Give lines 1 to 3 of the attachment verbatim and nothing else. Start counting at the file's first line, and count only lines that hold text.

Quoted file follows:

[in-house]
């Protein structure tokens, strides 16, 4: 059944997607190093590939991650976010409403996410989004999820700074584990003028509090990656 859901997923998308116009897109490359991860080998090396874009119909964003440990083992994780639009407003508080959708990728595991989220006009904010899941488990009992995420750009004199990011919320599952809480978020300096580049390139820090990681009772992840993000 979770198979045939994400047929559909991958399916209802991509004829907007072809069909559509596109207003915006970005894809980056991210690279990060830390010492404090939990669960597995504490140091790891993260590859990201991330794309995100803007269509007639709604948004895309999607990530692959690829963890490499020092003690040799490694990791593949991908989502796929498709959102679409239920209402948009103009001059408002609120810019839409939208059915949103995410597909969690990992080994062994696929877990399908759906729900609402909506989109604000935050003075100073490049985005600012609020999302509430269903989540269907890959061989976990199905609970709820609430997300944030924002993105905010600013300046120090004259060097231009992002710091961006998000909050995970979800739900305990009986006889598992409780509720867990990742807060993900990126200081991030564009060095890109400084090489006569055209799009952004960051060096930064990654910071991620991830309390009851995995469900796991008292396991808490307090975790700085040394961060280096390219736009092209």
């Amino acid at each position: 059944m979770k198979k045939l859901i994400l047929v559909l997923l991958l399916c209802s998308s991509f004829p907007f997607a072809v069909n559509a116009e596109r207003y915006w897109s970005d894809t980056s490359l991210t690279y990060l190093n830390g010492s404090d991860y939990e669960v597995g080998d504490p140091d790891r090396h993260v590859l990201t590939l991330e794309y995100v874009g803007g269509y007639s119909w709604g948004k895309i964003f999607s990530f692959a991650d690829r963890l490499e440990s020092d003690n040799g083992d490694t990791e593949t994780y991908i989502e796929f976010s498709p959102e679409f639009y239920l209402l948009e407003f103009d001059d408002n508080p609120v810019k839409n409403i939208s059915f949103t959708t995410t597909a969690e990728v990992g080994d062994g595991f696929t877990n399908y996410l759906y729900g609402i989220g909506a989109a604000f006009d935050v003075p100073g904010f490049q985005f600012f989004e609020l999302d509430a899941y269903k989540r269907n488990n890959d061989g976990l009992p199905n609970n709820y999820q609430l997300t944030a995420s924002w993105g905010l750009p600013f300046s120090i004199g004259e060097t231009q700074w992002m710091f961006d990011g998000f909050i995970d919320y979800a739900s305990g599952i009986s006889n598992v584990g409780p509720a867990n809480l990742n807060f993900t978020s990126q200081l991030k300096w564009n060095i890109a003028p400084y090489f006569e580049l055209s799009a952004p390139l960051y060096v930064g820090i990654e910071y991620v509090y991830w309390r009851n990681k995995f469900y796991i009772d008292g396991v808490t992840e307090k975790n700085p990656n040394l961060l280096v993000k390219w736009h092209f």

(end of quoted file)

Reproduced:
[in-house]
């Protein structure tokens, strides 16, 4: 059944997607190093590939991650976010409403996410989004999820700074584990003028509090990656 859901997923998308116009897109490359991860080998090396874009119909964003440990083992994780639009407003508080959708990728595991989220006009904010899941488990009992995420750009004199990011919320599952809480978020300096580049390139820090990681009772992840993000 979770198979045939994400047929559909991958399916209802991509004829907007072809069909559509596109207003915006970005894809980056991210690279990060830390010492404090939990669960597995504490140091790891993260590859990201991330794309995100803007269509007639709604948004895309999607990530692959690829963890490499020092003690040799490694990791593949991908989502796929498709959102679409239920209402948009103009001059408002609120810019839409939208059915949103995410597909969690990992080994062994696929877990399908759906729900609402909506989109604000935050003075100073490049985005600012609020999302509430269903989540269907890959061989976990199905609970709820609430997300944030924002993105905010600013300046120090004259060097231009992002710091961006998000909050995970979800739900305990009986006889598992409780509720867990990742807060993900990126200081991030564009060095890109400084090489006569055209799009952004960051060096930064990654910071991620991830309390009851995995469900796991008292396991808490307090975790700085040394961060280096390219736009092209």
């Amino acid at each position: 059944m979770k198979k045939l859901i994400l047929v559909l997923l991958l399916c209802s998308s991509f004829p907007f997607a072809v069909n559509a116009e596109r207003y915006w897109s970005d894809t980056s490359l991210t690279y990060l190093n830390g010492s404090d991860y939990e669960v597995g080998d504490p140091d790891r090396h993260v590859l990201t590939l991330e794309y995100v874009g803007g269509y007639s119909w709604g948004k895309i964003f999607s990530f692959a991650d690829r963890l490499e440990s020092d003690n040799g083992d490694t990791e593949t994780y991908i989502e796929f976010s498709p959102e679409f639009y239920l209402l948009e407003f103009d001059d408002n508080p609120v810019k839409n409403i939208s059915f949103t959708t995410t597909a969690e990728v990992g080994d062994g595991f696929t877990n399908y996410l759906y729900g609402i989220g909506a989109a604000f006009d935050v003075p100073g904010f490049q985005f600012f989004e609020l999302d509430a899941y269903k989540r269907n488990n890959d061989g976990l009992p199905n609970n709820y999820q609430l997300t944030a995420s924002w993105g905010l750009p600013f300046s120090i004199g004259e060097t231009q700074w992002m710091f961006d990011g998000f909050i995970d919320y979800a739900s305990g599952i009986s006889n598992v584990g409780p509720a867990n809480l990742n807060f993900t978020s990126q200081l991030k300096w564009n060095i890109a003028p400084y090489f006569e580049l055209s799009a952004p390139l960051y060096v930064g820090i990654e910071y991620v509090y991830w309390r009851n990681k995995f469900y796991i009772d008292g396991v808490t992840e307090k975790n700085p990656n040394l961060l280096v993000k390219w736009h092209f």